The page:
Leaders are often prone to issuing exuberant statements on transient developments. “Today, the whole world is attracted to India, [and] is curious about India,” Prime Minister Narendra Modi told the Indian community in Doha, Qatar, on Sunday. “Global agencies are in agreement that if there is a fastest growing economy, it is India. Our growth rate is high.”
“Global purchasing power has gone down and adversely affected our exports... despite that, we have clocked this high growth rate. The quarterly figures, even as India has faced two consecutive droughts, reflect a praiseworthy 7.9% growth.”
India, he said, in an upbeat exercise of showcasing the country to investors in Doha, “is a land of opportunity. I have come to personally invite you to take advantage of this opportunity”.
But when was India not a preferred destination for traders and colonizers in the past 500 years? It was always “the jewel in the crown” for traders and colonizers.
The anatomy of India’s high economic growth and its attractiveness to international investors remains a puzzle. At a time when industrial growth is languishing and agriculture is in a state of decline, India still remains a bright spot thanks to the collapse in international oil and raw material prices.
“Few economists wholeheartedly believe India’s stellar growth rate,” The Economist magazine noted recently. In an article titled The elephant in the stats in its 9 April issue, the magazine said: “Even the government’s own chief economic advisor [Arvind Subramanian] has admitted he is sometimes flummoxed by the data.”India’s real growth rate varies between 5.4% and 6%, it suggested, on the basis of figures provided by a broker in Mumbai and economists at HSBC.
Regardless of the controversy over growth figures, one thing is certainly clear: among the BRICS (Brazil, Russia, India, China and South Africa) grouping, India’s growth trajectory seems positive, according to the global competitiveness index of the Lausanne-based International Institute for Management Development. However, the high growth figures do not indicate the dips in the social sectors of education and health, the institute suggested.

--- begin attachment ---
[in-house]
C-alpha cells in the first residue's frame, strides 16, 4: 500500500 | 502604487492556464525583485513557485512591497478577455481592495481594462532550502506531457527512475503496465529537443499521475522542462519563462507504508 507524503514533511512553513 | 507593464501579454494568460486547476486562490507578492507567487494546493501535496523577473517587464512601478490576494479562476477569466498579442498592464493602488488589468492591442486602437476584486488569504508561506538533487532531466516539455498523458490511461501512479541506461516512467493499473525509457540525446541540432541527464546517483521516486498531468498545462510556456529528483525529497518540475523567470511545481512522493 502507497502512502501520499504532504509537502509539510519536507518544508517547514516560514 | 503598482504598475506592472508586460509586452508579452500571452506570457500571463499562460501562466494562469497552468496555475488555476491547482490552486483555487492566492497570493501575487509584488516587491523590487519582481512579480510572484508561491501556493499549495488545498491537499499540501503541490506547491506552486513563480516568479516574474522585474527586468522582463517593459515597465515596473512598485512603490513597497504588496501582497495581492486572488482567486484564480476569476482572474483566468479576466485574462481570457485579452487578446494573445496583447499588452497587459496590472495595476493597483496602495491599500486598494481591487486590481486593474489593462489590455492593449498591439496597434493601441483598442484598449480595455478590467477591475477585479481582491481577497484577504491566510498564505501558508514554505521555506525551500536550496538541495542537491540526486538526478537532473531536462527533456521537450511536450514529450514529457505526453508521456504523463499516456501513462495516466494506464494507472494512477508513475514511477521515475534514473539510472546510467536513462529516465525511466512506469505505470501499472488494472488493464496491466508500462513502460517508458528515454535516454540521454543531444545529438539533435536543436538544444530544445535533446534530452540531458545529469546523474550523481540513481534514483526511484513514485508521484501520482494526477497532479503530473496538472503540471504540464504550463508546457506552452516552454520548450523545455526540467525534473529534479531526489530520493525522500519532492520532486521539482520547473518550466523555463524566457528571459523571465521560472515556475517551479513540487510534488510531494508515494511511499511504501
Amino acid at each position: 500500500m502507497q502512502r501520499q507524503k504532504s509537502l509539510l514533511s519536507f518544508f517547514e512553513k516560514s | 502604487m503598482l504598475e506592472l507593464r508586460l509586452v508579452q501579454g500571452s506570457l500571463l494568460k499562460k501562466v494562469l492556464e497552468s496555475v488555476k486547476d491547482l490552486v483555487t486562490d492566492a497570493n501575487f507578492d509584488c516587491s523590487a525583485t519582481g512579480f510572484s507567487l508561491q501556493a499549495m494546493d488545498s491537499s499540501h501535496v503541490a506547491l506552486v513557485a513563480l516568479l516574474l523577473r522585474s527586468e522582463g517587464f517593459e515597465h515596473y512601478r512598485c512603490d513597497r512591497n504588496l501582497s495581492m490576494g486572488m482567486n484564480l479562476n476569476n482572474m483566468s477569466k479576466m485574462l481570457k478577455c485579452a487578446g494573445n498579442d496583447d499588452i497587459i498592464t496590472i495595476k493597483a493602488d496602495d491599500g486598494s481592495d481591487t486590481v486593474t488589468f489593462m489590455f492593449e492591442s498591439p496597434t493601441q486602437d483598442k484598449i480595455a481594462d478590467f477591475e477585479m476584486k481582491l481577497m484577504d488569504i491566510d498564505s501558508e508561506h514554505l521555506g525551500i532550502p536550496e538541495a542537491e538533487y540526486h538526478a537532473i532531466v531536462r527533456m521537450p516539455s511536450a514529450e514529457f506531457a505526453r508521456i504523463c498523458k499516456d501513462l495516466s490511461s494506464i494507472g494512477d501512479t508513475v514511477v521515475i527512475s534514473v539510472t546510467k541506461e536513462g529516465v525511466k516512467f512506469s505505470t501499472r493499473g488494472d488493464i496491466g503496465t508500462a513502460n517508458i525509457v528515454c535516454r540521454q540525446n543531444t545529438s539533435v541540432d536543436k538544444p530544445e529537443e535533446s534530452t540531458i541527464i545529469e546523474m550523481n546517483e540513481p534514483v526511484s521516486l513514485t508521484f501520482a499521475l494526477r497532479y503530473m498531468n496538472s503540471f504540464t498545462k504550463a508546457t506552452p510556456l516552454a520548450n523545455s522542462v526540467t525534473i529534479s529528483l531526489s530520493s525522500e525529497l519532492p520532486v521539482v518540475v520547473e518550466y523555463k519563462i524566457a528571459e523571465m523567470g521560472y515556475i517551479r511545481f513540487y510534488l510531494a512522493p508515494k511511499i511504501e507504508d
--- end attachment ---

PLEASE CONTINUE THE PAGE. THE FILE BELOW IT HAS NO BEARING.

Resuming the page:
In his latest GPS show on CNN, journalist Fareed Zakaria says India is losing the toilet war with China. While China is racing ahead in constructing clean toilets, India’s toilet drive launched by Modi has been lagging behind, according to Zakaria.
Coming to Modi’s current visit to five countries, surely the high point is going to be Washington. Besides his address to a joint meeting of the US Congress on Wednesday, Modi is also expected to conclude major nuclear reactor deals worth more than $30 billion for American companies. Indian diplomats are busy giving final touches to the agreement with Westinghouse Electric Company for building six nuclear reactors in the country. The negotiations are “very detailed and [in] advanced stage”, said India’s ambassador to the US, Arun Singh. The cost and financing for the six reactors are yet to be sorted out, he has indicated.